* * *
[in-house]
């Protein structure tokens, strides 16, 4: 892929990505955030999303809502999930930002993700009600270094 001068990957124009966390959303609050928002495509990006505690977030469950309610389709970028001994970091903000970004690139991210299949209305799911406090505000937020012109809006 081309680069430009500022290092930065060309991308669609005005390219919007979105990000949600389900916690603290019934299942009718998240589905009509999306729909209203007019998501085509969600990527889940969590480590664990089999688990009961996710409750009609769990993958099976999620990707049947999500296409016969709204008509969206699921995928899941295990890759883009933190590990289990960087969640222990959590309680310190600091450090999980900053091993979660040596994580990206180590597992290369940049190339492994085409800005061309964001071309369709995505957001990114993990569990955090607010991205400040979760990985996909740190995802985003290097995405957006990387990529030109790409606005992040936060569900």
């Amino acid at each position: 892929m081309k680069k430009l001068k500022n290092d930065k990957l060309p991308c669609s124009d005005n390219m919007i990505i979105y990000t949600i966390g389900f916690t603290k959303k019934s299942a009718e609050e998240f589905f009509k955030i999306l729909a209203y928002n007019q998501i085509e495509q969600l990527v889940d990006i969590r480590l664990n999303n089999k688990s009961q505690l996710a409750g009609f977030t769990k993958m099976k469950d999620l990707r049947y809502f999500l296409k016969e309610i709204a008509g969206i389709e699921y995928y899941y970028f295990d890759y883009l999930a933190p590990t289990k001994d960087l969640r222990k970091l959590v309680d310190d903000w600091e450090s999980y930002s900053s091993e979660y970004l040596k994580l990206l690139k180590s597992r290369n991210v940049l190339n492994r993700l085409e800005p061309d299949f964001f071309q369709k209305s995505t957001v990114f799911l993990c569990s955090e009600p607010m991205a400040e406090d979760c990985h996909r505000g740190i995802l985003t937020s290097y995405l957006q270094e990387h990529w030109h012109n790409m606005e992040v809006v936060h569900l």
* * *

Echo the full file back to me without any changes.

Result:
[in-house]
């Protein structure tokens, strides 16, 4: 892929990505955030999303809502999930930002993700009600270094 001068990957124009966390959303609050928002495509990006505690977030469950309610389709970028001994970091903000970004690139991210299949209305799911406090505000937020012109809006 081309680069430009500022290092930065060309991308669609005005390219919007979105990000949600389900916690603290019934299942009718998240589905009509999306729909209203007019998501085509969600990527889940969590480590664990089999688990009961996710409750009609769990993958099976999620990707049947999500296409016969709204008509969206699921995928899941295990890759883009933190590990289990960087969640222990959590309680310190600091450090999980900053091993979660040596994580990206180590597992290369940049190339492994085409800005061309964001071309369709995505957001990114993990569990955090607010991205400040979760990985996909740190995802985003290097995405957006990387990529030109790409606005992040936060569900």
């Amino acid at each position: 892929m081309k680069k430009l001068k500022n290092d930065k990957l060309p991308c669609s124009d005005n390219m919007i990505i979105y990000t949600i966390g389900f916690t603290k959303k019934s299942a009718e609050e998240f589905f009509k955030i999306l729909a209203y928002n007019q998501i085509e495509q969600l990527v889940d990006i969590r480590l664990n999303n089999k688990s009961q505690l996710a409750g009609f977030t769990k993958m099976k469950d999620l990707r049947y809502f999500l296409k016969e309610i709204a008509g969206i389709e699921y995928y899941y970028f295990d890759y883009l999930a933190p590990t289990k001994d960087l969640r222990k970091l959590v309680d310190d903000w600091e450090s999980y930002s900053s091993e979660y970004l040596k994580l990206l690139k180590s597992r290369n991210v940049l190339n492994r993700l085409e800005p061309d299949f964001f071309q369709k209305s995505t957001v990114f799911l993990c569990s955090e009600p607010m991205a400040e406090d979760c990985h996909r505000g740190i995802l985003t937020s290097y995405l957006q270094e990387h990529w030109h012109n790409m606005e992040v809006v936060h569900l």